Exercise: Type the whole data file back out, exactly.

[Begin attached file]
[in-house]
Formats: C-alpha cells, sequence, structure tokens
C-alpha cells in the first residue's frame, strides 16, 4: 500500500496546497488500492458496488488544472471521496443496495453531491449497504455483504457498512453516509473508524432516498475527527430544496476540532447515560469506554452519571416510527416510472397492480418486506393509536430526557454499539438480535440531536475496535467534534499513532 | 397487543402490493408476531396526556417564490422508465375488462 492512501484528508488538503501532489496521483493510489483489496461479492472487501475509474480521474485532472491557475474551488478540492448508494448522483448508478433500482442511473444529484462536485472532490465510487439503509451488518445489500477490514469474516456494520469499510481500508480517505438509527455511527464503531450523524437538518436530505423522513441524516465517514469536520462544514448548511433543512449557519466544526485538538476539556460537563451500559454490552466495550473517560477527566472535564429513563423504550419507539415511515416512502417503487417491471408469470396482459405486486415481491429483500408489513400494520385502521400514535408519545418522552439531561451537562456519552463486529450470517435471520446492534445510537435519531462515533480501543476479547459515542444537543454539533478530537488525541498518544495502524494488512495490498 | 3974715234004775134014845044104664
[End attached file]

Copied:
[in-house]
Formats: C-alpha cells, sequence, structure tokens
C-alpha cells in the first residue's frame, strides 16, 4: 500500500496546497488500492458496488488544472471521496443496495453531491449497504455483504457498512453516509473508524432516498475527527430544496476540532447515560469506554452519571416510527416510472397492480418486506393509536430526557454499539438480535440531536475496535467534534499513532 | 397487543402490493408476531396526556417564490422508465375488462 492512501484528508488538503501532489496521483493510489483489496461479492472487501475509474480521474485532472491557475474551488478540492448508494448522483448508478433500482442511473444529484462536485472532490465510487439503509451488518445489500477490514469474516456494520469499510481500508480517505438509527455511527464503531450523524437538518436530505423522513441524516465517514469536520462544514448548511433543512449557519466544526485538538476539556460537563451500559454490552466495550473517560477527566472535564429513563423504550419507539415511515416512502417503487417491471408469470396482459405486486415481491429483500408489513400494520385502521400514535408519545418522552439531561451537562456519552463486529450470517435471520446492534445510537435519531462515533480501543476479547459515542444537543454539533478530537488525541498518544495502524494488512495490498 | 3974715234004775134014845044104664